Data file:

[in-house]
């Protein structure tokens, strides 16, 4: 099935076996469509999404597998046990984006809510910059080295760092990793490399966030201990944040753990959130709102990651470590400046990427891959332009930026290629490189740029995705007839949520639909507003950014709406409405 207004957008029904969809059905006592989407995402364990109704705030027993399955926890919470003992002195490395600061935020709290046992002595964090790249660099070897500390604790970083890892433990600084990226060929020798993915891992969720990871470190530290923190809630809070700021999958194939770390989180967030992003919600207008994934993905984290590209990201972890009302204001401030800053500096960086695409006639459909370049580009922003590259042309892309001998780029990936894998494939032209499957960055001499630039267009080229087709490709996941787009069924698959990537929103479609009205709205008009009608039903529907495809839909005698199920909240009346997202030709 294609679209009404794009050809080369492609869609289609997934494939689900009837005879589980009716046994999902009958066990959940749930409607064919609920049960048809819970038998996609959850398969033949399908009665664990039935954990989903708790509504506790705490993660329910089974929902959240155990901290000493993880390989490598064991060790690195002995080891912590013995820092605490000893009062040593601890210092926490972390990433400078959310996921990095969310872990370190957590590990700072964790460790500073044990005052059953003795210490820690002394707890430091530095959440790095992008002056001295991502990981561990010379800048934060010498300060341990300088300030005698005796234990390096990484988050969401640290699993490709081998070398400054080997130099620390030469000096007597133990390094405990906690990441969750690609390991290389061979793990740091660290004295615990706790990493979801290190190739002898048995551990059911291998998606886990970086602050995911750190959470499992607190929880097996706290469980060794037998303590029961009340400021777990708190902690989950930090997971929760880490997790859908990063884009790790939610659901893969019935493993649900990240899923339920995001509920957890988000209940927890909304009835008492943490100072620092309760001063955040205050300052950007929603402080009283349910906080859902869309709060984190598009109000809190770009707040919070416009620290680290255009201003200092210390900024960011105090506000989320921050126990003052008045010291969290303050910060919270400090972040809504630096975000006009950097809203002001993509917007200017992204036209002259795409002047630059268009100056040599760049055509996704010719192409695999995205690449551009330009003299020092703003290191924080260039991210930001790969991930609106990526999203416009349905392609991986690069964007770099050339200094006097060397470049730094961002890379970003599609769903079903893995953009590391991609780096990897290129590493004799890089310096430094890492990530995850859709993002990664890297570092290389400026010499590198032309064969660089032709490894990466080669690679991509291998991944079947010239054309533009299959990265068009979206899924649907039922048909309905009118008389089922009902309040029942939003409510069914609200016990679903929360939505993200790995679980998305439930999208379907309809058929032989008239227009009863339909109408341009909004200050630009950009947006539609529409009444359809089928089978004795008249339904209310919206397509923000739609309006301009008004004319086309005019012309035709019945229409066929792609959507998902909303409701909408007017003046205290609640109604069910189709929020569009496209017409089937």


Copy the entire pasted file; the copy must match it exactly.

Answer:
[in-house]
């Protein structure tokens, strides 16, 4: 099935076996469509999404597998046990984006809510910059080295760092990793490399966030201990944040753990959130709102990651470590400046990427891959332009930026290629490189740029995705007839949520639909507003950014709406409405 207004957008029904969809059905006592989407995402364990109704705030027993399955926890919470003992002195490395600061935020709290046992002595964090790249660099070897500390604790970083890892433990600084990226060929020798993915891992969720990871470190530290923190809630809070700021999958194939770390989180967030992003919600207008994934993905984290590209990201972890009302204001401030800053500096960086695409006639459909370049580009922003590259042309892309001998780029990936894998494939032209499957960055001499630039267009080229087709490709996941787009069924698959990537929103479609009205709205008009009608039903529907495809839909005698199920909240009346997202030709 294609679209009404794009050809080369492609869609289609997934494939689900009837005879589980009716046994999902009958066990959940749930409607064919609920049960048809819970038998996609959850398969033949399908009665664990039935954990989903708790509504506790705490993660329910089974929902959240155990901290000493993880390989490598064991060790690195002995080891912590013995820092605490000893009062040593601890210092926490972390990433400078959310996921990095969310872990370190957590590990700072964790460790500073044990005052059953003795210490820690002394707890430091530095959440790095992008002056001295991502990981561990010379800048934060010498300060341990300088300030005698005796234990390096990484988050969401640290699993490709081998070398400054080997130099620390030469000096007597133990390094405990906690990441969750690609390991290389061979793990740091660290004295615990706790990493979801290190190739002898048995551990059911291998998606886990970086602050995911750190959470499992607190929880097996706290469980060794037998303590029961009340400021777990708190902690989950930090997971929760880490997790859908990063884009790790939610659901893969019935493993649900990240899923339920995001509920957890988000209940927890909304009835008492943490100072620092309760001063955040205050300052950007929603402080009283349910906080859902869309709060984190598009109000809190770009707040919070416009620290680290255009201003200092210390900024960011105090506000989320921050126990003052008045010291969290303050910060919270400090972040809504630096975000006009950097809203002001993509917007200017992204036209002259795409002047630059268009100056040599760049055509996704010719192409695999995205690449551009330009003299020092703003290191924080260039991210930001790969991930609106990526999203416009349905392609991986690069964007770099050339200094006097060397470049730094961002890379970003599609769903079903893995953009590391991609780096990897290129590493004799890089310096430094890492990530995850859709993002990664890297570092290389400026010499590198032309064969660089032709490894990466080669690679991509291998991944079947010239054309533009299959990265068009979206899924649907039922048909309905009118008389089922009902309040029942939003409510069914609200016990679903929360939505993200790995679980998305439930999208379907309809058929032989008239227009009863339909109408341009909004200050630009950009947006539609529409009444359809089928089978004795008249339904209310919206397509923000739609309006301009008004004319086309005019012309035709019945229409066929792609959507998902909303409701909408007017003046205290609640109604069910189709929020569009496209017409089937």